We’re pretty big fans of the Union of Concerned Scientists’ Margaret Mellon, especially after reading her excellent takedown of the catchphrase “Feed the world”:
“It seems to come up with depressing regularity to justify, among other things, pesticides, industrial-scale monoculture, and biotechnology, all of which we must embrace—all together now—to feed the world. What gets under my skin is that the phrase is so often used by advocates of high-input American corn and soybeans, who otherwise seem not terribly concerned about problems of hungry people or farmers in developing countries.”
Oh, it gets better, Billy Dee Williams.
Mellon goes on to chide Farmers Feeding the World for its rather solipsistic goal of rallying “American agriculture for the war against hunger.” Perhaps Bread for the World, with its focus on “agricultural development for small-scale producers and women, improving nutrition for women and young children, and ensuring that efforts are ”country-led” has a better shot at actually putting a dent in world hunger.
Another prominent international anti-hunger initiative, Feed the Future, and a recent United Nations report both emphasize a need to help developing countries grow their own agricultural sectors and food systems. “Feeding the world” doesn’t come up in any of these program descriptions. So why is that meaningful?
“…the phrase conflates the important issues of food production and hunger alleviation. It implies that producing corn and soybeans is the equivalent of putting food into the mouths of hungry people. But there is no direct connection between U.S. corn and soy production and ending hunger elsewhere (or for that matter in the US). In fact, the truth is that high production in the U.S. can depress world grain prices and throw developing country farmers off the land.”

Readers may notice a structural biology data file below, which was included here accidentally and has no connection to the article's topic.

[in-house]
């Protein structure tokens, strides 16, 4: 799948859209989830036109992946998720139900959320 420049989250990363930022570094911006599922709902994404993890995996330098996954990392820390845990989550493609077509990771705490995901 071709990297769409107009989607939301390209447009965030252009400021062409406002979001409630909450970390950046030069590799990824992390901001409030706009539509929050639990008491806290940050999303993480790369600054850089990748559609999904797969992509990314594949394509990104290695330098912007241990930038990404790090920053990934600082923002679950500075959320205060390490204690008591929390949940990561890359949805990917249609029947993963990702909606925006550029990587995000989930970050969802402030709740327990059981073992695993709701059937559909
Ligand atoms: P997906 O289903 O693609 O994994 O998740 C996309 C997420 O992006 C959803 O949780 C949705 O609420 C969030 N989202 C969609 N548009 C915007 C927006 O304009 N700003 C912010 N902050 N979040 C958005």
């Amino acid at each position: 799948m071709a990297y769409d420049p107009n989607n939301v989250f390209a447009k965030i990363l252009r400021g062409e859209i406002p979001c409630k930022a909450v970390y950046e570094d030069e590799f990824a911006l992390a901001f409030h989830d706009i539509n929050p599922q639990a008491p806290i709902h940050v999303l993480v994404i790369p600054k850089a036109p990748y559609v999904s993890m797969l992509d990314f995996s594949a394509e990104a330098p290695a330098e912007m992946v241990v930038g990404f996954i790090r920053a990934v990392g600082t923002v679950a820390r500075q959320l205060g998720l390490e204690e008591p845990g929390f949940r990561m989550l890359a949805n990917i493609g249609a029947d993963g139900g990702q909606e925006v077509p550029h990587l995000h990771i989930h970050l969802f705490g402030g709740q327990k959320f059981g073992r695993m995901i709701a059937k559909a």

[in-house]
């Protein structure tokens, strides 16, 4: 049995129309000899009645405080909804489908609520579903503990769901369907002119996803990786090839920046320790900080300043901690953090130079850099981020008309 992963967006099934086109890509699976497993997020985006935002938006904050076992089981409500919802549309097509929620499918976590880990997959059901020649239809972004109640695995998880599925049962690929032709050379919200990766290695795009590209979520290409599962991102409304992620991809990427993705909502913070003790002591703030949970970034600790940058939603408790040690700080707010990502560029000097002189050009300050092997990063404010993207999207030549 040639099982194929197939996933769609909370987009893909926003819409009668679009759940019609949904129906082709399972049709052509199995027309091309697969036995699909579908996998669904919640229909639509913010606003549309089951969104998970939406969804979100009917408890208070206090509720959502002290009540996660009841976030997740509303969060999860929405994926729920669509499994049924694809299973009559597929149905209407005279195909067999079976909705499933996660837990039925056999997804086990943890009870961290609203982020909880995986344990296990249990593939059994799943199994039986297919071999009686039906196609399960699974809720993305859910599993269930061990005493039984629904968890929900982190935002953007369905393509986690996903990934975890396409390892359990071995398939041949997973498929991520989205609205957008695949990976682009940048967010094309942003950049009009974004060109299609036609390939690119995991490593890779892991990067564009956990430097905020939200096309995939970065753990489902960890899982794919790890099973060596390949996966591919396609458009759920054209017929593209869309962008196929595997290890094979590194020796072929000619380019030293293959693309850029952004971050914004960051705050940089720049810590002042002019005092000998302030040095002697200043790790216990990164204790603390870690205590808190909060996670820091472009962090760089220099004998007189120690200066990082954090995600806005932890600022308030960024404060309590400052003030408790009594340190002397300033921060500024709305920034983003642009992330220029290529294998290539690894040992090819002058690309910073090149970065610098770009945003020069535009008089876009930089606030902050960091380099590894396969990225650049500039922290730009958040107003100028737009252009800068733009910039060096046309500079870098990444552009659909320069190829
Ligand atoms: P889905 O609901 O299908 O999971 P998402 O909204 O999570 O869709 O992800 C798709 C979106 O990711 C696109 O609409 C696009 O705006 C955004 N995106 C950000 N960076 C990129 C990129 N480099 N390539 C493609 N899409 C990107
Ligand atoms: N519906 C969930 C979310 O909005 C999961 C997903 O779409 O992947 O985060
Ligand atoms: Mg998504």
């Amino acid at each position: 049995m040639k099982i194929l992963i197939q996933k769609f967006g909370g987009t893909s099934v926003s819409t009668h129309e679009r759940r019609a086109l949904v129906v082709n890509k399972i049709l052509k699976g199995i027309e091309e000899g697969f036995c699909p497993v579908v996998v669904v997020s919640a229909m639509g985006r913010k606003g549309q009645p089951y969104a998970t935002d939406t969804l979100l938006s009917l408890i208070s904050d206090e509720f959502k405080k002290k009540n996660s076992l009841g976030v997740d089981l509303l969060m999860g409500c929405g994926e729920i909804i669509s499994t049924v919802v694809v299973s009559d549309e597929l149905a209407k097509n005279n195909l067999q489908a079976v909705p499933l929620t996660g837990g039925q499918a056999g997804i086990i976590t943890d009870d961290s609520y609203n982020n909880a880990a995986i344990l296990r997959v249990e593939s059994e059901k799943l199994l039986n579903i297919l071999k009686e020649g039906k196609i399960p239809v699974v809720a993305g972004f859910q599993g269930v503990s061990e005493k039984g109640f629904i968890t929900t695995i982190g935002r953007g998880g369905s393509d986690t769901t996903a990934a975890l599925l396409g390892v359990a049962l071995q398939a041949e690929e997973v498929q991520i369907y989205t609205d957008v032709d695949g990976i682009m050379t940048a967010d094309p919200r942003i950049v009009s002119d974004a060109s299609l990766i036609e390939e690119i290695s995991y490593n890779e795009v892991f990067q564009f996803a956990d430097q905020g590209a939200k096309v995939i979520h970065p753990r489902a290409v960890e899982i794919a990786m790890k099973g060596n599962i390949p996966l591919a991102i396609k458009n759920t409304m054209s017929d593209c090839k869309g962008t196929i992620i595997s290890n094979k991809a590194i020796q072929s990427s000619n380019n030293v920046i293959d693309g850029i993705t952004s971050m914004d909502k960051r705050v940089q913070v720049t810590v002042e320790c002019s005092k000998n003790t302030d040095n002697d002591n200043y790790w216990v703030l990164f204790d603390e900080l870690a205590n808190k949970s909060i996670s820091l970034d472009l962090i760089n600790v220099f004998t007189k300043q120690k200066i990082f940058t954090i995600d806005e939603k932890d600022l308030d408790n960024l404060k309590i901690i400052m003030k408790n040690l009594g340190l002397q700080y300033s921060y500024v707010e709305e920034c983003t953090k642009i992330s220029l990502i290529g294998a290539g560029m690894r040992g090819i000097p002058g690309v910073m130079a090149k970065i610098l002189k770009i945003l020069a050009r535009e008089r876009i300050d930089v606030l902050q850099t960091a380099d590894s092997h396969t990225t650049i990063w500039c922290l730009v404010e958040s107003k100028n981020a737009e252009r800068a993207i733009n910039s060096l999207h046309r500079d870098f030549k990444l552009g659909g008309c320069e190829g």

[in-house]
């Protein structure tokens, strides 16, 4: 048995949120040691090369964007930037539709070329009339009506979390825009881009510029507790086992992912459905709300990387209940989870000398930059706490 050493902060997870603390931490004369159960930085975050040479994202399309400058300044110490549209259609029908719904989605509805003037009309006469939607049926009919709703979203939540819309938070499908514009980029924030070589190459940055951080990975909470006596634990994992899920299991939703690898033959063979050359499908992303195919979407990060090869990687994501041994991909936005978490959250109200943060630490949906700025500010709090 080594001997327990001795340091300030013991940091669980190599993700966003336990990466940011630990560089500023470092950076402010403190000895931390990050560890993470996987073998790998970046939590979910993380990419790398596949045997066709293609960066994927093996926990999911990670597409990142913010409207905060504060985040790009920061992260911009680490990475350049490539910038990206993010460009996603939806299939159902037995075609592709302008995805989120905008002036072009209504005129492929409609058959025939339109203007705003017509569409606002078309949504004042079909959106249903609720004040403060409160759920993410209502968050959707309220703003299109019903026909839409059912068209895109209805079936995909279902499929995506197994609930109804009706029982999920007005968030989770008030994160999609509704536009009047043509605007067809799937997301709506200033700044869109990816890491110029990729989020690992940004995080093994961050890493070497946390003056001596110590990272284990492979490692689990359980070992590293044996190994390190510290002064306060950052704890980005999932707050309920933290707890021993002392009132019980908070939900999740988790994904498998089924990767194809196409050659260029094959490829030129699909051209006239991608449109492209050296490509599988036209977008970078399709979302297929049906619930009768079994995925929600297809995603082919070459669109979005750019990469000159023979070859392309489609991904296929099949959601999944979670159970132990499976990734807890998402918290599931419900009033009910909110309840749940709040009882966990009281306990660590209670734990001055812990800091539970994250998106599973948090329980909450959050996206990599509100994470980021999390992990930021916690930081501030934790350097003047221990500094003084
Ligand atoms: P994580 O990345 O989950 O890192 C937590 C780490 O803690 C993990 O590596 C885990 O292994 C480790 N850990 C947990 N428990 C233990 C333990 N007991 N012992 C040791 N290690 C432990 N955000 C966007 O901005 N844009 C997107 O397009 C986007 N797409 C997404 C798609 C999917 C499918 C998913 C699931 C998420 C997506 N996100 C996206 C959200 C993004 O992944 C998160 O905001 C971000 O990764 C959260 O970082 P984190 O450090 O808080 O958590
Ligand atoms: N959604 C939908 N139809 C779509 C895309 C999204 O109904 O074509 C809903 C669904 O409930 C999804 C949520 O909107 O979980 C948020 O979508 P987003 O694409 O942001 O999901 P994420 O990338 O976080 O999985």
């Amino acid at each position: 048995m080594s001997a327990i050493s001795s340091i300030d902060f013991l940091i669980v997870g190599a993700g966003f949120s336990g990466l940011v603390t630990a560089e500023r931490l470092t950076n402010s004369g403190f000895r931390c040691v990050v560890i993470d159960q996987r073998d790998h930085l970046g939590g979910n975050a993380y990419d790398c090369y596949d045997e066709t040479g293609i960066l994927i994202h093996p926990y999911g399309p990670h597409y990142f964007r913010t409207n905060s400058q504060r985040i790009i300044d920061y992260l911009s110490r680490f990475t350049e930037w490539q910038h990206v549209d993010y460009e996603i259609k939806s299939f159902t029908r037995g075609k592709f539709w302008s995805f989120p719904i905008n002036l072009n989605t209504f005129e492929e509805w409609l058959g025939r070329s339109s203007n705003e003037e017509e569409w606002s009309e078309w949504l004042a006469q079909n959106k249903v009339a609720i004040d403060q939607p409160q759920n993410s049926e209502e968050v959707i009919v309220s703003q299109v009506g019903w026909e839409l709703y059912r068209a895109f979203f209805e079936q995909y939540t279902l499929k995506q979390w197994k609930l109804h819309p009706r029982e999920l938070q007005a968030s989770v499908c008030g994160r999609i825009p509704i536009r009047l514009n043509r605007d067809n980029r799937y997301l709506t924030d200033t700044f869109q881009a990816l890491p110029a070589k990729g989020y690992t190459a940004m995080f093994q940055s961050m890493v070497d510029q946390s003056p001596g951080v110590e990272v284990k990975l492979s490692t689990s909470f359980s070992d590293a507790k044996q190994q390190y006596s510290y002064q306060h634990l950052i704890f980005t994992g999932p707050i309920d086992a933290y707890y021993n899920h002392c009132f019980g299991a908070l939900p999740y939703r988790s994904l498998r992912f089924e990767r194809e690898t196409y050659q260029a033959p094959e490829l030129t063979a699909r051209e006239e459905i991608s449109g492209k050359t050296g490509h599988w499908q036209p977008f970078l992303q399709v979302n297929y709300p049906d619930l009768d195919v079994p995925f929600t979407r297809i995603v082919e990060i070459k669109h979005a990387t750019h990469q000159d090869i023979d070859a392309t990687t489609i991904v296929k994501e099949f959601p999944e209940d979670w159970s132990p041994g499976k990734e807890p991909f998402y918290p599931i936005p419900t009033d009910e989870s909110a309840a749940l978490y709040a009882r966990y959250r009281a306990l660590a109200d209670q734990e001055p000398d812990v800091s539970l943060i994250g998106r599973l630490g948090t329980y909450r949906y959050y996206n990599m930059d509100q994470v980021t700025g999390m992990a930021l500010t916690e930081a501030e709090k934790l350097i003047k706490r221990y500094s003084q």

You are crazy for this one, Margaret Mellon! But wait, she’s not done yet:
Despite decades of surplus commodity crop production, world hunger has been, and remains, an acute problem. In its recent report, FAO estimates that 868 million people (12.5% of the world population) are undernourished in terms of energy intake.
Simply increasing crop production in the U.S. won’t help feed those people because insufficient production—and certainly insufficient production in the developed world—is not the heart of the problem. Many issues beyond production need to be addressed and most of the effort needs to be directed to the developing world. Tackling issues like infrastructure, transport, storage, prices, and the role of women in an integrated way, as both the FAO and the Feed the Future initiatives do, is the only serious approach to the world hunger problem.
U.S. export policy should be addressed on its own terms, primarily as an economic issue rather than a humanitarian enterprise. Hungry people should not be the poster-children for the interests of the well-fed.
OH SNAP. OOOOOOOH SNAP. These are all really great points, but what’s the takeaway?
People who care most about developing country agriculture don’t use the phrase “feeding the world.” Those interested in corn and soybean exports should drop it as well.
If we need a catchphrase for world hunger issues, we could consider “helping the world feed itself.” I know, it doesn’t exactly sing, but it will help us focus on genuine solutions to vital global problems.
Margaret Mellon, you had us at “depressing regularity.”